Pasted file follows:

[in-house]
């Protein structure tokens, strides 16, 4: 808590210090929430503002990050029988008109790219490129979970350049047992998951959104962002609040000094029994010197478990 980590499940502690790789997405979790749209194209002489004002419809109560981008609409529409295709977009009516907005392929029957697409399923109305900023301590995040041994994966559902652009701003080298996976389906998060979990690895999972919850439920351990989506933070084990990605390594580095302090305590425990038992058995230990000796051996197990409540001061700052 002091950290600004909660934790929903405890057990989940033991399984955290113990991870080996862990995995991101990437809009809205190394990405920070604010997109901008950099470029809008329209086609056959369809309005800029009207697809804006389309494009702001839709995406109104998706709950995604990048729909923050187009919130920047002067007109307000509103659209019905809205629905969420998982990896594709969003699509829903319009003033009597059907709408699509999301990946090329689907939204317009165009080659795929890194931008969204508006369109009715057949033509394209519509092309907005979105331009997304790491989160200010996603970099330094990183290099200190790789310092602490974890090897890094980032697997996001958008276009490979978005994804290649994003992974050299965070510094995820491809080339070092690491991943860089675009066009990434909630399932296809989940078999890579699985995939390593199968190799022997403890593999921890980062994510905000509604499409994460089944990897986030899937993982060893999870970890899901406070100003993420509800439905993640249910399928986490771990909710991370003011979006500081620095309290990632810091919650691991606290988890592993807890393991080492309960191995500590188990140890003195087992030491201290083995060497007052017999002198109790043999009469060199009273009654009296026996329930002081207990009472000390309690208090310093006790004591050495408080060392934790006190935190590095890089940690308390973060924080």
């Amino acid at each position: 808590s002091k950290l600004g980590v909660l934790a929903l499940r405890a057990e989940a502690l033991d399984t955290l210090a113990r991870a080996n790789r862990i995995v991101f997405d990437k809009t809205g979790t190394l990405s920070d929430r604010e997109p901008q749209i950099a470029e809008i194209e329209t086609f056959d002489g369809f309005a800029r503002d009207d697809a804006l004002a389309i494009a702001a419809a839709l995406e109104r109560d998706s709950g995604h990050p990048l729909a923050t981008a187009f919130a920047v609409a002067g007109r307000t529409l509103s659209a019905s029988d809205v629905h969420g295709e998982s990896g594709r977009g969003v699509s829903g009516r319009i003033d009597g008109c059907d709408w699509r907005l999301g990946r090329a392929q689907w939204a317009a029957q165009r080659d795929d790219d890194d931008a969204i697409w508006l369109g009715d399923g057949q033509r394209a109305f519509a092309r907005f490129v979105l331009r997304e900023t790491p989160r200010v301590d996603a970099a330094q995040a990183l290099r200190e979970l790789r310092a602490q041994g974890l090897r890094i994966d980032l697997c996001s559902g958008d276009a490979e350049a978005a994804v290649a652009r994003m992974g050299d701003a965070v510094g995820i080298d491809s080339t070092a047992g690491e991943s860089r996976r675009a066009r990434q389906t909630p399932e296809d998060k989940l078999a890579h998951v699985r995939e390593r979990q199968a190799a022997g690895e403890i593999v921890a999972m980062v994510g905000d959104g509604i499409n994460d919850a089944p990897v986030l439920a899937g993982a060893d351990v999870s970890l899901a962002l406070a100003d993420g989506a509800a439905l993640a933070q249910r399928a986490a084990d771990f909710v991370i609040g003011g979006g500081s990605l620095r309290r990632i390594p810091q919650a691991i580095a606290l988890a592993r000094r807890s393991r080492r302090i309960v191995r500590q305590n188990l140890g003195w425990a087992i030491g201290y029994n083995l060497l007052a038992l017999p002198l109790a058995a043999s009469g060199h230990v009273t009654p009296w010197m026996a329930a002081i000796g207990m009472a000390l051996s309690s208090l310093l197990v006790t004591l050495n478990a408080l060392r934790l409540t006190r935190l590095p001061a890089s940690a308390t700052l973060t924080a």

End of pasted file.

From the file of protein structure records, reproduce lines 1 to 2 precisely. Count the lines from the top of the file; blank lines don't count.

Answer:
[in-house]
């Protein structure tokens, strides 16, 4: 808590210090929430503002990050029988008109790219490129979970350049047992998951959104962002609040000094029994010197478990 980590499940502690790789997405979790749209194209002489004002419809109560981008609409529409295709977009009516907005392929029957697409399923109305900023301590995040041994994966559902652009701003080298996976389906998060979990690895999972919850439920351990989506933070084990990605390594580095302090305590425990038992058995230990000796051996197990409540001061700052 002091950290600004909660934790929903405890057990989940033991399984955290113990991870080996862990995995991101990437809009809205190394990405920070604010997109901008950099470029809008329209086609056959369809309005800029009207697809804006389309494009702001839709995406109104998706709950995604990048729909923050187009919130920047002067007109307000509103659209019905809205629905969420998982990896594709969003699509829903319009003033009597059907709408699509999301990946090329689907939204317009165009080659795929890194931008969204508006369109009715057949033509394209519509092309907005979105331009997304790491989160200010996603970099330094990183290099200190790789310092602490974890090897890094980032697997996001958008276009490979978005994804290649994003992974050299965070510094995820491809080339070092690491991943860089675009066009990434909630399932296809989940078999890579699985995939390593199968190799022997403890593999921890980062994510905000509604499409994460089944990897986030899937993982060893999870970890899901406070100003993420509800439905993640249910399928986490771990909710991370003011979006500081620095309290990632810091919650691991606290988890592993807890393991080492309960191995500590188990140890003195087992030491201290083995060497007052017999002198109790043999009469060199009273009654009296026996329930002081207990009472000390309690208090310093006790004591050495408080060392934790006190935190590095890089940690308390973060924080």